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Vermont Panel Explores How Sustainable Food Systems Help Address Climate Change

Barn silos
Pat Bradley/WAMC
Barn silos

Vermont Lieutenant Governor Molly Gray has been holding a series of themed roundtables to bring attention to what she says are critical issues for the state.  Her latest “Seat at the Table” featured a panel discussion on climate change and sustainable food systems.

In the Earth Week edition of the Seat at the Table series panelists explored how food systems affect carbon emissions and climate. Lieutenant Governor Molly Gray, a Democrat, began the session noting that the pandemic has spotlighted a need for local and resilient food systems.  

"According to the Vermont Food Bank and the Feeding America report the number of food insecure people in Vermont increased by 46%. We also have the increasing signs of climate change," Gray said. "March was the second driest month over the last 21 years. And we also know from the last year that we’ve seen more and more people moving to Vermont and buying land meaning that our farms and forests are being broken up and sold for development. So there are a lot of different issues that are intersecting: climate, access to land, just and sustainable food systems and food security in Vermont that are all coming to a head in this moment.”

Rural Vermont was founded 35 years ago as a grassroots group to help dairy farmers. It now addresses more global issues affecting agriculture. Policy Director and small farmer Graham Unangst-Rufenacht says you cannot address climate change without supporting regionally based food systems. 

“There are just so many impacts from climate change and global warming," Unangst-Rufenacht said. "But there’s also so many interrelated aspects of it from biodiversity law to global warming to greenhouse gas emissions to inequity, water access and pollution, land grabbing and land access, health care, child care, drought, food security as we heard mentioned earlier.  If we focus solely on carbon then we really will not be able to create holistic change and we will probably create a lot of unintended consequences on the other end as well.”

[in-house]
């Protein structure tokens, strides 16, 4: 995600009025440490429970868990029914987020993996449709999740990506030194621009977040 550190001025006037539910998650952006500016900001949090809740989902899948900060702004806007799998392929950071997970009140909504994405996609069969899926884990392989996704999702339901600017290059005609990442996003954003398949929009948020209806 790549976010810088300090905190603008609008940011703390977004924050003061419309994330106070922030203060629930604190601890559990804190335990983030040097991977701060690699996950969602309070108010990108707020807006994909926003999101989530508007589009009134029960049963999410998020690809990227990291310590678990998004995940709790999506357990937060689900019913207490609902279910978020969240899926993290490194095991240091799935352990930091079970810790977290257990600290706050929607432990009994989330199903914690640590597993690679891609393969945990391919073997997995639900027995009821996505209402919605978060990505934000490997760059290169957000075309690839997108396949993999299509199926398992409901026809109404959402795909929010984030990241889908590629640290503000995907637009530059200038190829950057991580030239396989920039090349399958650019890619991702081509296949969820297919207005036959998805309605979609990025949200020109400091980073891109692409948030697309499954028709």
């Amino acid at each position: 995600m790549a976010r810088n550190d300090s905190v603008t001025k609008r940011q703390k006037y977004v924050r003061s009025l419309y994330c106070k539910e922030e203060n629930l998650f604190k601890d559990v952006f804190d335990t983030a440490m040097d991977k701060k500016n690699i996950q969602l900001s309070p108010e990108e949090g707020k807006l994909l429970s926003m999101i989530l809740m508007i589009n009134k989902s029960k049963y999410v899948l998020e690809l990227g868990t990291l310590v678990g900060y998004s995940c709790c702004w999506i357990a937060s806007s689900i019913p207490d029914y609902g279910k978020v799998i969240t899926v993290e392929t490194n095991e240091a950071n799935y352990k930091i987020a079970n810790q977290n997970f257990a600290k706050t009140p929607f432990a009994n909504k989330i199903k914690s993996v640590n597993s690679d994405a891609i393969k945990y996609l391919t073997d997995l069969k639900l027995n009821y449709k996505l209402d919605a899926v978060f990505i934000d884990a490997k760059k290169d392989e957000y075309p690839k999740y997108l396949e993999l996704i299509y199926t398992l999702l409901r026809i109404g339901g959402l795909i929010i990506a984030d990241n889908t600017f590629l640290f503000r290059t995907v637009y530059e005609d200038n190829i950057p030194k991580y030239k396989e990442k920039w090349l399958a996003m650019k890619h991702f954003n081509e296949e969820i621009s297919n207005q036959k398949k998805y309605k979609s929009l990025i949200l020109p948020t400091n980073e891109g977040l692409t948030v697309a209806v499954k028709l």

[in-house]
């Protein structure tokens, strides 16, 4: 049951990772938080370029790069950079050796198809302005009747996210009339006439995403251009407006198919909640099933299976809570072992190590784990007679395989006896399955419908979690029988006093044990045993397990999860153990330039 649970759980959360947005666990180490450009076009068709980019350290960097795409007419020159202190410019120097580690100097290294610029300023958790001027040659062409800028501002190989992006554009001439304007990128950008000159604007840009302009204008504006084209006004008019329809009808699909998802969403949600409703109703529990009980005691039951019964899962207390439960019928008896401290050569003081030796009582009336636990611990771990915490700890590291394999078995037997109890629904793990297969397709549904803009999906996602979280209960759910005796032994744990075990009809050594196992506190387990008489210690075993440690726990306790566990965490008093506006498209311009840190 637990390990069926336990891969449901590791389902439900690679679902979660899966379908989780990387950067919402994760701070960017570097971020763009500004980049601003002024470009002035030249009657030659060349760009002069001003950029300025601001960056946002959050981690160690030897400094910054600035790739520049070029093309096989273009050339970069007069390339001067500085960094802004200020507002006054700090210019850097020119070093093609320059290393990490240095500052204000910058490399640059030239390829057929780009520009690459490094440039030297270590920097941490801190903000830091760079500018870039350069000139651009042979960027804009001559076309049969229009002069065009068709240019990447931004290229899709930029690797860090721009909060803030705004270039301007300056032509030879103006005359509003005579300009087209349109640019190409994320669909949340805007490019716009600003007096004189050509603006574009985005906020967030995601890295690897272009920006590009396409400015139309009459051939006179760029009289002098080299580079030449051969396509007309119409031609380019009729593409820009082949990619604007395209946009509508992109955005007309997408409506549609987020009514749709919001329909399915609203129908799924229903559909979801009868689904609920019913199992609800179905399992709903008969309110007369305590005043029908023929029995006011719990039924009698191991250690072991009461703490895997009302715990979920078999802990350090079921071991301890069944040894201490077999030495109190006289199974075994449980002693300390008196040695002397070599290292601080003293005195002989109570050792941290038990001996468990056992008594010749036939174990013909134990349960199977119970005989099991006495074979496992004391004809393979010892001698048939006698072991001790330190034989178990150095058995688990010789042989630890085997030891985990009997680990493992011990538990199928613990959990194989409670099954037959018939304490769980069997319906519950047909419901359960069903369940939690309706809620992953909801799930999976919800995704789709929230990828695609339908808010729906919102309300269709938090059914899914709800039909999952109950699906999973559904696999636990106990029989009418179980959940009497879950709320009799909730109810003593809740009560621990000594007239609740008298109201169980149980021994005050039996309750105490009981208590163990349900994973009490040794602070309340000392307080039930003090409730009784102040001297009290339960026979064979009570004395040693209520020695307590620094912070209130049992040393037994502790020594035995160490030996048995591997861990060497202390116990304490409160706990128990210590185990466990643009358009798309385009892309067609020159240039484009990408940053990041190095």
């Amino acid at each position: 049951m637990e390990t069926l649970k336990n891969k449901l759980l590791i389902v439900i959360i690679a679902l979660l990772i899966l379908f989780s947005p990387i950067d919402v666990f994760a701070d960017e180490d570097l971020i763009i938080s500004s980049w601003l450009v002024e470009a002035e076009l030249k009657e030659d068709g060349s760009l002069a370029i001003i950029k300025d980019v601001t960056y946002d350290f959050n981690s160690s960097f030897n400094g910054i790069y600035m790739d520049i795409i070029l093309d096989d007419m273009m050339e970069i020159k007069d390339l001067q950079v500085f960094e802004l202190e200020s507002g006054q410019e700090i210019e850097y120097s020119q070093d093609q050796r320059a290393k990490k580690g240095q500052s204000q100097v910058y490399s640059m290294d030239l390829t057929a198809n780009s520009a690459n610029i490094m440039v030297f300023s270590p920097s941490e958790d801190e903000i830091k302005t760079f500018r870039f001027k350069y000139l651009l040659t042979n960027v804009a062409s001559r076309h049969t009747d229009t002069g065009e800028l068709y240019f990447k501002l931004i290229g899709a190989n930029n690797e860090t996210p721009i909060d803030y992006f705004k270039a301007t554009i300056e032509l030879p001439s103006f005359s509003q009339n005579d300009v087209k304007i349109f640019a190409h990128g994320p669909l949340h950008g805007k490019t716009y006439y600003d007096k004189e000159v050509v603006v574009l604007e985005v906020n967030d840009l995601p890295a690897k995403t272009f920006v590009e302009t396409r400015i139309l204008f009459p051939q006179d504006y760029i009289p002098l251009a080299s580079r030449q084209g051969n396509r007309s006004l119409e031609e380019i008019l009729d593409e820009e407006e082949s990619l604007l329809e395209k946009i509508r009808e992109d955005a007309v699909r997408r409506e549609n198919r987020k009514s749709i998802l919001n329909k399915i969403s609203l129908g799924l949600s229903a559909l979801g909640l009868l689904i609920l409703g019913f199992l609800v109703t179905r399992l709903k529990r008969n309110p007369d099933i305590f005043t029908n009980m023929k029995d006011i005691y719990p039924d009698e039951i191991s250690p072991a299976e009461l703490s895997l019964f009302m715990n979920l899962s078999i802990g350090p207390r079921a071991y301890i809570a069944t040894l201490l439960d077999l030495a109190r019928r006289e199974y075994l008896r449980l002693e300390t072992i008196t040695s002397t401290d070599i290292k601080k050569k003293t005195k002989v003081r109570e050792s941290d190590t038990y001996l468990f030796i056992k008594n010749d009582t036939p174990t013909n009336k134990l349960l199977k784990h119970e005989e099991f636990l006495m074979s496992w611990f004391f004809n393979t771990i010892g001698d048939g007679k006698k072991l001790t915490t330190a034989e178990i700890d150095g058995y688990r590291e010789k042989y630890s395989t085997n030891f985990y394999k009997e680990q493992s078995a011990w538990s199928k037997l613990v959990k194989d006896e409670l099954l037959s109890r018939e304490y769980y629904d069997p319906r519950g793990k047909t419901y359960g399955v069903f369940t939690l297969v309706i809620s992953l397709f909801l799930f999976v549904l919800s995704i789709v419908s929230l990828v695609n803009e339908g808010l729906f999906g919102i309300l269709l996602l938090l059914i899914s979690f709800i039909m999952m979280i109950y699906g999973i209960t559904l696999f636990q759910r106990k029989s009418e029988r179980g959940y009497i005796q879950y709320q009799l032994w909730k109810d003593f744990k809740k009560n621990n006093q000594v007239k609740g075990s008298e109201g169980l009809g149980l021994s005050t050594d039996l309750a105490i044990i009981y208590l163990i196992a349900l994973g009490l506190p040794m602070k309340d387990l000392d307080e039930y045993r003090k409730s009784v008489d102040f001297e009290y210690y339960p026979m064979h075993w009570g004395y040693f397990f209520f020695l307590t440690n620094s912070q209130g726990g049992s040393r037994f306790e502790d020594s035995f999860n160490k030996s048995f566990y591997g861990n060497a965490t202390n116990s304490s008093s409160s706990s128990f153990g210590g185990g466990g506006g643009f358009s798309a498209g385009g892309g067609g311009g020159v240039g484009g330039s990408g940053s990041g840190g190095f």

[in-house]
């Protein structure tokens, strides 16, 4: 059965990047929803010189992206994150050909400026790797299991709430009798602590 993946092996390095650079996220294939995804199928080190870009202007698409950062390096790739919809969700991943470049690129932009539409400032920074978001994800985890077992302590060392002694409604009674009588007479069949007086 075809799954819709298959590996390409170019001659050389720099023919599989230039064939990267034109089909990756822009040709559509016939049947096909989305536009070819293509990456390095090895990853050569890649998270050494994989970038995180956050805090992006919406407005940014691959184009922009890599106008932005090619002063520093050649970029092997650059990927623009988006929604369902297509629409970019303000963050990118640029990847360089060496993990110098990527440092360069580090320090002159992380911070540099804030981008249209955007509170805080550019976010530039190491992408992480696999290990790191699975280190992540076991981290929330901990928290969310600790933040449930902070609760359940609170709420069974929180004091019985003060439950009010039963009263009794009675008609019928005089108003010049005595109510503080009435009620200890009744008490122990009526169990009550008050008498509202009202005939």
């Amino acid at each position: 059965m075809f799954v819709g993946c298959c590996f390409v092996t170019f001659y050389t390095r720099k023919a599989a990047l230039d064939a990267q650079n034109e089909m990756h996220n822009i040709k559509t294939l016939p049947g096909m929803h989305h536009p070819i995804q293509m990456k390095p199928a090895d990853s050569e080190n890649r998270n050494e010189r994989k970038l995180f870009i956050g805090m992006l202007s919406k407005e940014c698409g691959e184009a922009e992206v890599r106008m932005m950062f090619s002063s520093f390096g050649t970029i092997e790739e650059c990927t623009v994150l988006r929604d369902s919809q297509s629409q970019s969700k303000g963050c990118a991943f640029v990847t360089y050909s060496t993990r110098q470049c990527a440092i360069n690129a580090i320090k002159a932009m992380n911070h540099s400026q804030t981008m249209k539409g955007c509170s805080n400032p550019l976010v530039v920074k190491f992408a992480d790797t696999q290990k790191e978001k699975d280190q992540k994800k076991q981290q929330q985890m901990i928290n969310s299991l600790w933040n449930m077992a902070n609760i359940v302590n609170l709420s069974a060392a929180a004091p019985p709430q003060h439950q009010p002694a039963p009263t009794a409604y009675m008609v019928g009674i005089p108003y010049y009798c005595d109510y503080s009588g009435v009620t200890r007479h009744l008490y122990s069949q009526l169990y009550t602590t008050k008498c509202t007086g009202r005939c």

Footprint Farm owners Taylor and Jake Mendell have been active in the National Young Farmers Coalition and grow crops on about three acres of land. They say the pandemic created a huge demand for locally produced food. Jake Mendell says conservation and plant rotation measures have been crucial to  improve their soil and crop production. 

“The better our soil is and the more we can build that up we have that carbon sequestration piece but it also makes us just a little more  flexible with environmental instability," Jake Mendell said. "And it’s been very interesting to see how that has helped with resiliency on our farm.”

“And another key piece about our environmental experience is that we grow year round," Taylor Mendell added. "It’s becoming easier to grow year round. It’s still not easy because it’s completely unpredictable. Especially once COVID hit it was really important for us to have the infrastructure in place to have fresh food available. We saw a huge increase in the want and need for local food.”

The Lieutenant Governor’s next Seat at the Table panel on economic development in Vermont communities using tax increment financing is scheduled for Monday.

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